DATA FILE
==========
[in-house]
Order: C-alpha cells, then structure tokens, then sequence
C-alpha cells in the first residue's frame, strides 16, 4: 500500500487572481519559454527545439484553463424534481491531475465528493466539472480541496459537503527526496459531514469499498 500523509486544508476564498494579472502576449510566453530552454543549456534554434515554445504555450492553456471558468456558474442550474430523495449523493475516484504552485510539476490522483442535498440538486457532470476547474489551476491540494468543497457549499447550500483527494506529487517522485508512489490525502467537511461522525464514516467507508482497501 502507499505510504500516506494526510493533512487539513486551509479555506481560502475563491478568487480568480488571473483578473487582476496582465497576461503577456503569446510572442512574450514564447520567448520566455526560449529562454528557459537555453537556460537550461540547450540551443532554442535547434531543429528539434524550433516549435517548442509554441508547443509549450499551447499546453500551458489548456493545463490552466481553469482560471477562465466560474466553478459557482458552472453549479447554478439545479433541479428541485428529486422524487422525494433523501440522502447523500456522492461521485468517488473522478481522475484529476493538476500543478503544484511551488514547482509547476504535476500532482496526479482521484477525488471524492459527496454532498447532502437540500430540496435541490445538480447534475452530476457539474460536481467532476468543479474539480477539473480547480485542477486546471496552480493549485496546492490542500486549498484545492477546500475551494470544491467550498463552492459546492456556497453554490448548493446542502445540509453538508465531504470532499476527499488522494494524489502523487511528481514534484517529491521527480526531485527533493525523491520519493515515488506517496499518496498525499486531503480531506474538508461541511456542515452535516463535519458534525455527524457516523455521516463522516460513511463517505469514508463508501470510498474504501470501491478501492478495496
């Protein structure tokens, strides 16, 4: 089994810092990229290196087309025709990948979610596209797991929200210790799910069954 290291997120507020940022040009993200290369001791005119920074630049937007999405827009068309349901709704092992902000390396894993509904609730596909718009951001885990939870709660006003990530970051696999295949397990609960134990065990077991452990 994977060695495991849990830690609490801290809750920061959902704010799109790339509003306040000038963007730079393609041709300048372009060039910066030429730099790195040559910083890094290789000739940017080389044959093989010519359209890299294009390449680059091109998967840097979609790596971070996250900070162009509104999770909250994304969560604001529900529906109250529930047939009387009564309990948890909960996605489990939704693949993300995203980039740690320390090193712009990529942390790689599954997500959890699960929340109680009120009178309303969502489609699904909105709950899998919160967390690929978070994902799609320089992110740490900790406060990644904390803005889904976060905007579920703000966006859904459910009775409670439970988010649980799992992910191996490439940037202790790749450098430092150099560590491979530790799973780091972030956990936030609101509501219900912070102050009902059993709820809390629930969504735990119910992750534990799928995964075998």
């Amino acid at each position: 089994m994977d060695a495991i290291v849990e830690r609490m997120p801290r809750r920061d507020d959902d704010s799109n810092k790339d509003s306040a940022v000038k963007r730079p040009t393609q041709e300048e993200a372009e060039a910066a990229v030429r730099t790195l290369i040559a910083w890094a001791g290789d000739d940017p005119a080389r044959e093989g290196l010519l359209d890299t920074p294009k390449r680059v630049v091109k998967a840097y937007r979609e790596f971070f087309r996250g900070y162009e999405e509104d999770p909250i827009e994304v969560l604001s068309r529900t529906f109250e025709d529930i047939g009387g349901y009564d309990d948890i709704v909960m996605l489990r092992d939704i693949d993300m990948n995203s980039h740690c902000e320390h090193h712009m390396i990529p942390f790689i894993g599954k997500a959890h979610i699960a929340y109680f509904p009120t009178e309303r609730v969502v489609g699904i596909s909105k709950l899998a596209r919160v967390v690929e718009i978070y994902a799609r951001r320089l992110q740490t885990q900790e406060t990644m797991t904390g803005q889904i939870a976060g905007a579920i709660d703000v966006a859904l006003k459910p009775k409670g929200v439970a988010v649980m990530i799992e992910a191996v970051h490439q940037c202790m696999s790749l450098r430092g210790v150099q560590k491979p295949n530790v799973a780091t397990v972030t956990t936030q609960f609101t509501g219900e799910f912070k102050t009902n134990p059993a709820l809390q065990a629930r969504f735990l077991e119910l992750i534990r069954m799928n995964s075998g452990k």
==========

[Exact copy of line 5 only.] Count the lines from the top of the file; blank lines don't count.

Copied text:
């Amino acid at each position: 089994m994977d060695a495991i290291v849990e830690r609490m997120p801290r809750r920061d507020d959902d704010s799109n810092k790339d509003s306040a940022v000038k963007r730079p040009t393609q041709e300048e993200a372009e060039a910066a990229v030429r730099t790195l290369i040559a910083w890094a001791g290789d000739d940017p005119a080389r044959e093989g290196l010519l359209d890299t920074p294009k390449r680059v630049v091109k998967a840097y937007r979609e790596f971070f087309r996250g900070y162009e999405e509104d999770p909250i827009e994304v969560l604001s068309r529900t529906f109250e025709d529930i047939g009387g349901y009564d309990d948890i709704v909960m996605l489990r092992d939704i693949d993300m990948n995203s980039h740690c902000e320390h090193h712009m390396i990529p942390f790689i894993g599954k997500a959890h979610i699960a929340y109680f509904p009120t009178e309303r609730v969502v489609g699904i596909s909105k709950l899998a596209r919160v967390v690929e718009i978070y994902a799609r951001r320089l992110q740490t885990q900790e406060t990644m797991t904390g803005q889904i939870a976060g905007a579920i709660d703000v966006a859904l006003k459910p009775k409670g929200v439970a988010v649980m990530i799992e992910a191996v970051h490439q940037c202790m696999s790749l450098r430092g210790v150099q560590k491979p295949n530790v799973a780091t397990v972030t956990t936030q609960f609101t509501g219900e799910f912070k102050t009902n134990p059993a709820l809390q065990a629930r969504f735990l077991e119910l992750i534990r069954m799928n995964s075998g452990k």